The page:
Purified proteins were dialyzed against distilled water and then

Purified proteins were dialyzed against distilled water and then injected into a rabbit to prepare antiserum. The antisera were designated as anti-Sov32-177:2408-2499, anti-Sov178-625, anti-Sov626-1073, and anti-Kgp. A 0.3-kbp 3′-terminal region of sov was amplified from pKS32 by PCR with 5′-GGAATTCCATGGCTCCGCGTACCGGTGGG-3′ (italics: NcoI site) and 5′-GGGGTACCTAGTGATGGTGATGGTGATG-3′ (italics: KpnI site). The amplified product was digested with NcoI and KpnI and cloned into the NcoI (in the sov) and KpnI (in a pUC119 vector) sites of pKS9 (Saiki & Konishi, 2007) to create pKS36. pKS37 was constructed by ligation of a 6.2-kbp

SacI–KpnI-digested fragment from pKS25 (described below) with an annealed-oligonucleotide linker (5′-TCCATCACCATCACCATCACTAGTGGTAC-3′/5′-CACTAGTGATGGTGATGGTGATGGAAGCT-3′). pKS38 was created by ligation of a 6.2-kbp SacI–KpnI-digested fragment from BIBW2992 chemical structure pKS25 with an annealed-oligonucleotide

linker (5′-TCCGTCATCACCATCACCATCACTAGTGGTAC-3′/5′-CACTAGTGATGGTGATGGTGATGACGGAAGCT-3′). Palbociclib cell line pKS36, pKS37, and pKS38 were linearized and used to construct the P. gingivalis mutants 83K5, 83K6, and 83K7, respectively, by electroporation (Saiki & Konishi, 2007). Insertion and deletion mutations of 83K5–7 were confirmed by determining the nucleotide sequences of the DNA regions that were PCR amplified using chromosomal DNA as templates. Subcellular fractions were prepared as described in Ishiguro et al. (2009). The supernatant from a P. gingivalis cell culture (100 mL) was concentrated on an ultrafiltration membrane [10 000 Molecular weight cut off (MWCO); Sartorius Stedim Biotech] and diluted with 8 M urea (the extracellular fraction). Cell pellets were washed in phosphate-buffered saline (PBS: 137 mM NaCl, 2.7 mM KCl, 4.3 mM Na2HPO4, and 1.4 mM KH2PO4), suspended in PBS/protease inhibitor cocktail (PIC) [PBS supplemented with a 1/100 vol. of PIC (for

use with mammalian cell and tissue extract; Sigma-Aldrich) supplemented with N-α-p-tosyl-l-lysine chloromethyl ketone hydrochloride (10 mM; Sigma-Aldrich)], sonicated (with tip #7), and ultracentrifuged at 104 000 g for 30 min at 4 °C to remove the supernatant (the cytoplasmic/periplasmic Galactosylceramidase fraction). Membrane pellets were suspended in PBS, solubilized with 2% Triton X-100 for 30 min at 4 °C, and centrifuged (104 000 g for 30 min at 4 °C) to remove the supernatant (the inner membrane fraction). Pellets were suspended in PBS (the outer membrane fraction). Inner membrane and outer membrane fractions were verified as described in Ishiguro et al. (2009) (see Supporting Information, Fig. S1). Histidine-tagged Sov in the fractions was cosedimented with Ni2+-chelated Sepharose Fast Flow resins (a histidine-tag pulldown experiment), eluted, concentrated on an ultrafiltration membrane (100 000 MWCO; Sartorius Stedim Biotech), diluted with 8 M urea, and concentrated to 50 μL.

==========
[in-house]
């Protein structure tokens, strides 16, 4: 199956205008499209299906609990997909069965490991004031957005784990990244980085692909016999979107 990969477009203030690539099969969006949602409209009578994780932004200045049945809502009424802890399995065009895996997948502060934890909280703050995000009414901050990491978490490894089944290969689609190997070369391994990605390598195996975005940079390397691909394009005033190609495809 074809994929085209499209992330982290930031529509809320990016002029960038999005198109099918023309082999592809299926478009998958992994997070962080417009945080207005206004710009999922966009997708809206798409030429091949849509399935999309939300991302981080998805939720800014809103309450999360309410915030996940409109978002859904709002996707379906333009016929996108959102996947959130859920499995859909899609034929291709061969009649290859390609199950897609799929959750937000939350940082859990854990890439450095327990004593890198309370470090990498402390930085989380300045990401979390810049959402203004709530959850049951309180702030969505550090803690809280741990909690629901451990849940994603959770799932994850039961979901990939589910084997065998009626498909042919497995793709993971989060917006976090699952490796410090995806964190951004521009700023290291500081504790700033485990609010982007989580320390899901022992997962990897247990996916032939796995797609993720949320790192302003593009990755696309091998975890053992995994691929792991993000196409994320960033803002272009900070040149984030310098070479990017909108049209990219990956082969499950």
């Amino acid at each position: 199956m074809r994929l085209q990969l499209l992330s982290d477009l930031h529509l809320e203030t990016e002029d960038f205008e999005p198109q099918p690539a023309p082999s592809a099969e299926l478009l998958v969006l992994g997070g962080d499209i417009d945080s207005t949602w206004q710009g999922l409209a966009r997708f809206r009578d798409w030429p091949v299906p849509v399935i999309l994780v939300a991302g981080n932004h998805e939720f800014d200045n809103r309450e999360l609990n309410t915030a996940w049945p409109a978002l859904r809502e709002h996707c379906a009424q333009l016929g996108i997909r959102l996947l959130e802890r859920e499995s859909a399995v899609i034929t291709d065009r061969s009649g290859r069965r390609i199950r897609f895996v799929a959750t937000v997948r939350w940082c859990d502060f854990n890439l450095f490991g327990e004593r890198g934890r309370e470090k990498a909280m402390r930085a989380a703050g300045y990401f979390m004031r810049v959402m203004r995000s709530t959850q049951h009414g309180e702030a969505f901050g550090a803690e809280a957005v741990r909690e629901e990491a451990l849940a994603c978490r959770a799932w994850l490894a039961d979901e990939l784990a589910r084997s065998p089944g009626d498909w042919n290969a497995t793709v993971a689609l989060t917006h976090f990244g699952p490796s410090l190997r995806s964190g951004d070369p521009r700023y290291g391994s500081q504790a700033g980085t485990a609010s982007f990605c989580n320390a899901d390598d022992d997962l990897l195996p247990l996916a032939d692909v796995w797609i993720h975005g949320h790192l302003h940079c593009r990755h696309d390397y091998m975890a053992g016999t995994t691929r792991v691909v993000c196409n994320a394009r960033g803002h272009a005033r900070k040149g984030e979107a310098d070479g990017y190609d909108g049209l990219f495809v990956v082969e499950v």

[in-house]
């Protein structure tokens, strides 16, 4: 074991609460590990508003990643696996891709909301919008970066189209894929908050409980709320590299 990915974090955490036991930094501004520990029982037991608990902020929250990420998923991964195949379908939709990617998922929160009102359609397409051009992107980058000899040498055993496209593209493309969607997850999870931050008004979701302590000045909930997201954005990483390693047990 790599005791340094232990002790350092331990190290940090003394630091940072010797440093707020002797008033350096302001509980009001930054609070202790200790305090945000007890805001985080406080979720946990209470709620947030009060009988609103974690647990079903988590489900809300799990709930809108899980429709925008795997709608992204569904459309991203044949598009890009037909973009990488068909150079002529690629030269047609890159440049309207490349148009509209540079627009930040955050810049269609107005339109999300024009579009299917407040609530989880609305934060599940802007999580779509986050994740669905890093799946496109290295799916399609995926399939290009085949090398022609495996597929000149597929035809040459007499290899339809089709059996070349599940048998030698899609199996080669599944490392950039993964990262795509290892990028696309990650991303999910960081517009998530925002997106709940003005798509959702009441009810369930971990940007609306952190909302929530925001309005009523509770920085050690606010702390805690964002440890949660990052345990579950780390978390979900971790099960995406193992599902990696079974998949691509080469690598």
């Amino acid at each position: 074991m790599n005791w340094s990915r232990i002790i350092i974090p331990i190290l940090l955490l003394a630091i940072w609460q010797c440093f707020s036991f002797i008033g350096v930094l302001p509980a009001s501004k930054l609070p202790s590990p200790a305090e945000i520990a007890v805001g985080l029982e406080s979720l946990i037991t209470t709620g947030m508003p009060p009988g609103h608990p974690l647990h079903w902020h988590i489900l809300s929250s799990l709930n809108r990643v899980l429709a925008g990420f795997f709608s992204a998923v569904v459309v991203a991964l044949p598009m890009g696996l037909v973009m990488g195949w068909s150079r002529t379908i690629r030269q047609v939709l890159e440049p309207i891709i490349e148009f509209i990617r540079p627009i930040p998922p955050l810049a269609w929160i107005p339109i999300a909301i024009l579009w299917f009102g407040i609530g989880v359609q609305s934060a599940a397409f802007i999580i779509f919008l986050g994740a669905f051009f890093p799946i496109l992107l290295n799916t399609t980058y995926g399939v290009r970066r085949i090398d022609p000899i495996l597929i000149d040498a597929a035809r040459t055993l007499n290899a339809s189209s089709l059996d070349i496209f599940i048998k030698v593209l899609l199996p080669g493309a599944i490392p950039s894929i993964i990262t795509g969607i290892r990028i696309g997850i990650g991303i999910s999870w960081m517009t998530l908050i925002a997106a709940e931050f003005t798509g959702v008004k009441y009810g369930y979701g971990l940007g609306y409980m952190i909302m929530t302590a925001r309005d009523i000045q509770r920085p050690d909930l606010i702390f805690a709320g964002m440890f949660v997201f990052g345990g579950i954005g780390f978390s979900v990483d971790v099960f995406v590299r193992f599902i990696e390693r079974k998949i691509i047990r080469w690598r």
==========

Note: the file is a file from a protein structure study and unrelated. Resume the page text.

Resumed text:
Prior to experimental sessions, the mental capacity of subjects t

Prior to experimental sessions, the mental capacity of subjects to learn the imagery techniques was tested by the Kinesthetic and Visual Imagery Questionnaire and a chronometric test. The Kinesthetic and Visual Imagery Questionnaire is an imagery assessment tool comprised of 10 items, each scored on a five-point ordinal scale, including the image clarity (visual dimension) and the sensations intensity (kinesthetic dimension) of body movements. Each item describes an action: (i) neck flexion/extension, (ii) shoulder shrugging, (iii) forward trunk flexion, (iv) forward see more shoulder flexion, (v) elbow flexion, (vi) thumb to finger tips, (vii) knee extension, (viii) hip abduction, (ix)

foot external rotation, and (x) foot tapping. Subjects physically execute each movement and immediately afterwards imagine performing the same movement. A score of 5 corresponds